Back in High School English class, we had what we called “quick-writes”. They were basically just a blur of words on any subject vomited on to a page within a three minute time span. If we were ever stuck on what to write about, we were instructed to repeat the phrase “I don’t know what to write” until either time or inspiration caught up with us. My teacher would call them fake-spontaneously (meaning spontaneously to my classmates and me, but perfectly planned to her) and we would begrudgingly pull out a piece of paper and start writing. Many of my quick-writes were about quick-writes. At any rate, I feel like writing now, it being one of my most treasured things to do, but I have too many ideas to pick just one, and at the moment they are all tripping over themselves in my head. So, this is my quick-write:
The first time I can remember having that pit-of-your-stomach sinking feeling was when I got on the wrong bus home sometime in first grade. To be more specific, I was put on the wrong bus by my well-meaning-in-retrospect, but horrible-devil-woman-at-the-time teacher. It’s really the only memory I have from that time period, and I expect that I’ve blocked out the rest of my childhood from the sheer horror of this singular experience.
I was new in town, which is wont to happen when you’re a military brat, and I’d not yet gathered around me the protective circle of friends that I eventually would. It was my first day, after-all, or more likely my second; my mom almost surely would have at least taken me in on the first. I knew exactly what my bus number was, this being the type of thing that’s very important to me; but, as my teacher walked me out of class, her hand on the back of my right shoulder, she directed me toward what I new was not my number. I was too shy, at the time, to say anything; but, as my panic grew I did manage to mumble something and point to the left. My hand swung around and landed my pointed appendage on a beatific scene: bright yellow school bus, dazzling in the afternoon sun, a meadow filled with bunny rabbits and doe-eyed, err, doe in quiet repose behind it, children positively skipping onto number 16 where they were showered in candy and happy smiles. Alas, though, Ms. Sumthinorother *tsk-tsked* me and swung my body instead toward number 13: a charred vehicle resplendent in bloody spikes and carcasses, storm clouds gathering over it and the brimstone pits over which it swung precariously, Satan laughing hysterically as he whipped chained and beaten children aboard.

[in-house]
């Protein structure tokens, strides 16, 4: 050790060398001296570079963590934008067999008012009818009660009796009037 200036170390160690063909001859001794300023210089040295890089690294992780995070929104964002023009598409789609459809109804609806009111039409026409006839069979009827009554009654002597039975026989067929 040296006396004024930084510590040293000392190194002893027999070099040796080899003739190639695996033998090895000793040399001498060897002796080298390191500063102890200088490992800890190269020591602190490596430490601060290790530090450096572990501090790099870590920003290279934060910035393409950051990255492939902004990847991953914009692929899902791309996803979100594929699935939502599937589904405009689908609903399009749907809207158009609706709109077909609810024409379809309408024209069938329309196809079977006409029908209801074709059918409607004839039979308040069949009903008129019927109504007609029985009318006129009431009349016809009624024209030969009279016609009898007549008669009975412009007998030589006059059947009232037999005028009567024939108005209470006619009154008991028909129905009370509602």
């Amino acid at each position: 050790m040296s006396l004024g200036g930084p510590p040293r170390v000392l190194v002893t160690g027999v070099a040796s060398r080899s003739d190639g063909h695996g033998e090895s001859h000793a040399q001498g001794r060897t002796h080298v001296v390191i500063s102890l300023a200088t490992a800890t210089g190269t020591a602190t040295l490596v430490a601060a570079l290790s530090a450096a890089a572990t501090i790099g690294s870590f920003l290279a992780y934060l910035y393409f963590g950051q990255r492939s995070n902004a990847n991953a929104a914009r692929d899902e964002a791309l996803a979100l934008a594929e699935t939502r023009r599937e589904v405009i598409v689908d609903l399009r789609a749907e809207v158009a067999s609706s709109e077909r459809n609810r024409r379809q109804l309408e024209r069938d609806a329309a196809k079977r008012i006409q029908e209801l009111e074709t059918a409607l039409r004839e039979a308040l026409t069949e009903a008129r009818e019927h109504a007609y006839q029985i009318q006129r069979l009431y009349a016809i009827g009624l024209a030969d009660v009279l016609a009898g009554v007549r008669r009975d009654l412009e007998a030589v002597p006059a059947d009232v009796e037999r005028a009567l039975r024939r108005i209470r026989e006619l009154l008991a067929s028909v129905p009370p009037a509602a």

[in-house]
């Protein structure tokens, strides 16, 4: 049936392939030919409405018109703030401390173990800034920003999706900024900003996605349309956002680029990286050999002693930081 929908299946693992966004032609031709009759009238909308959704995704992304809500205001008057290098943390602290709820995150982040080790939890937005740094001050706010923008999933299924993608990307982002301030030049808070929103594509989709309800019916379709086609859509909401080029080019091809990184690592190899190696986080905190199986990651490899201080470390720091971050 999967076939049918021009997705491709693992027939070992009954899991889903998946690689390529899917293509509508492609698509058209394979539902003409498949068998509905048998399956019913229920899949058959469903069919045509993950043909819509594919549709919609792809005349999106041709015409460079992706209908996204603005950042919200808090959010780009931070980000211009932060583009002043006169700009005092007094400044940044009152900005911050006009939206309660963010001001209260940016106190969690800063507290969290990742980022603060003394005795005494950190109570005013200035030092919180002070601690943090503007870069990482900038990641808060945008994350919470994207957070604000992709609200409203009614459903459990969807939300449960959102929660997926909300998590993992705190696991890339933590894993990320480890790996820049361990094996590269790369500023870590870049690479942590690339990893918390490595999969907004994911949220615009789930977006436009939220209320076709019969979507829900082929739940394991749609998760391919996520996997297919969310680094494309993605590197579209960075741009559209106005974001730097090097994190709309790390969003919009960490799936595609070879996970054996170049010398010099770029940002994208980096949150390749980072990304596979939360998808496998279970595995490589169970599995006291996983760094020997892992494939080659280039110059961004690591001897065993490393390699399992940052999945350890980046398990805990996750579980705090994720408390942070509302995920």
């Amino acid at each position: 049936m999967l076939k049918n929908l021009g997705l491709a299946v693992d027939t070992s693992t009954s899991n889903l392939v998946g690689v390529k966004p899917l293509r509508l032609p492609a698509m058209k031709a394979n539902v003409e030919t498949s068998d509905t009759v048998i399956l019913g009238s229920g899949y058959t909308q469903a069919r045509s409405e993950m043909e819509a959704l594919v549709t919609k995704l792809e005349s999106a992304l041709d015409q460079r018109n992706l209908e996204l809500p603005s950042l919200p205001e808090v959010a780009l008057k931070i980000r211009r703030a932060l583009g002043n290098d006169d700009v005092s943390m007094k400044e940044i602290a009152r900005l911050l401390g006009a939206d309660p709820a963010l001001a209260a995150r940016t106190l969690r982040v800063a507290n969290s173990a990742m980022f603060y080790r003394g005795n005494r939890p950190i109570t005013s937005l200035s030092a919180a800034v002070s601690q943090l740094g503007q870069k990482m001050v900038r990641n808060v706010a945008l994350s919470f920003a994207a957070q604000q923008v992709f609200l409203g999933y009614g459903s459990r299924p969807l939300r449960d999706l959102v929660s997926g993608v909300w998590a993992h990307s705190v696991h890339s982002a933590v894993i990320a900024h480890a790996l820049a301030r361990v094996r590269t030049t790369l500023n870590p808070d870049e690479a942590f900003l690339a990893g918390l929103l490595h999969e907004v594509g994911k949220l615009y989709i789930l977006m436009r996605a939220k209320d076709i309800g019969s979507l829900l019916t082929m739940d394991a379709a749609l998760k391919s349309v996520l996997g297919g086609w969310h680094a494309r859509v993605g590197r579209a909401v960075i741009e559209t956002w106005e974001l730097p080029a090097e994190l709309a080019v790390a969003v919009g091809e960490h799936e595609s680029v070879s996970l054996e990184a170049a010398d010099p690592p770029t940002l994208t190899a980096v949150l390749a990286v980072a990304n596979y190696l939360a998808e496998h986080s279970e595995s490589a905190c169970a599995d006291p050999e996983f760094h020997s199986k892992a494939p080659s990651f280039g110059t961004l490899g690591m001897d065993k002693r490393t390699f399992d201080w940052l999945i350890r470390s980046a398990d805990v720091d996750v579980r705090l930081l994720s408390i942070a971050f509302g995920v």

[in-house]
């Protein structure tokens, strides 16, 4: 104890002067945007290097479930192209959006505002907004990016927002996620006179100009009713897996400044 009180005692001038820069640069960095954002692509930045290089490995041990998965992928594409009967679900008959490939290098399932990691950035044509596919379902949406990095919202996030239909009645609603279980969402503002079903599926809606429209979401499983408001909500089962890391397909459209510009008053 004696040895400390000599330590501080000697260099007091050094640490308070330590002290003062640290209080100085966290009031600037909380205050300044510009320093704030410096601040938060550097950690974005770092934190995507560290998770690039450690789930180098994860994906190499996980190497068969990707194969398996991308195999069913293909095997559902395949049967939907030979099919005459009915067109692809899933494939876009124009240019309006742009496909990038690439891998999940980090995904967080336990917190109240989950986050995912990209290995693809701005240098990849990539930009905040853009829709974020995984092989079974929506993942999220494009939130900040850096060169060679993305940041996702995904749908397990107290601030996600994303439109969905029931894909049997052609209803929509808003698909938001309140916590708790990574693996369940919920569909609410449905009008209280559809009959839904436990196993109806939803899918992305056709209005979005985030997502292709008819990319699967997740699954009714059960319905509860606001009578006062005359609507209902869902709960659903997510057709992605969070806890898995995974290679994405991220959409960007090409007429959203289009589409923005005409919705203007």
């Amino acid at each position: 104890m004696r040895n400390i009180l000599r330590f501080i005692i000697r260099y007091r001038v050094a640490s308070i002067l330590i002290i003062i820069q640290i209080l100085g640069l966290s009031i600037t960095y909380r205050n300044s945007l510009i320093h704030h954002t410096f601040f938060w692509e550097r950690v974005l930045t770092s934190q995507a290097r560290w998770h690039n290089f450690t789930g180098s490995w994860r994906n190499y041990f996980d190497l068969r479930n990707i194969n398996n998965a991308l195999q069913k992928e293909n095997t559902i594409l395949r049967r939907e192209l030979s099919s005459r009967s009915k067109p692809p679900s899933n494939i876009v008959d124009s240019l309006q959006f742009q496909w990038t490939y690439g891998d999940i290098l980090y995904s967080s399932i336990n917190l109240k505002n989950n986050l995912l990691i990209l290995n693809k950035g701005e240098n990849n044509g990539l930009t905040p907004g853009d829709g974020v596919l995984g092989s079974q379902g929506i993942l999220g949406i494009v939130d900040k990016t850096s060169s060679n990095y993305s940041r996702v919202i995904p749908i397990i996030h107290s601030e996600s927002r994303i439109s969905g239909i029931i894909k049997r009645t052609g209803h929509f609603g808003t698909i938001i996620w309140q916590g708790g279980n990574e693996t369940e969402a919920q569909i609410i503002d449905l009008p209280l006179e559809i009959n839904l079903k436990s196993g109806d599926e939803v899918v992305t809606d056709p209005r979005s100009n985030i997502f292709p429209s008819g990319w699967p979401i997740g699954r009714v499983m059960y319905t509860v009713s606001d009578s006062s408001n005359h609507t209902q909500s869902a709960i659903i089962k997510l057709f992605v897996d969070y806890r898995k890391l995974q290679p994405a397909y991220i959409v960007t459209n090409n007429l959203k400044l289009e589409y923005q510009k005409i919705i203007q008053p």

I rode that bus to the bitter end. Stop after unfamiliar stop streamed past my window as more and more strange kids went off to their happy lives. I considered getting off on a few occassions, with the idea that maybe I was just one or two streets over, and I could easily find my way home. Thankfully, I didn’t, or I’m fairly sure I’d be out there to this day. Eventually, the cheese stands alone, and the bus driver looked up in that obscenely wide mirror that only they get to have and probably order special to put in their after-hours Volvos and said, “Are you on the right bus, honey?” and I replied, grateful for having finally been understood, “No. No I am not!”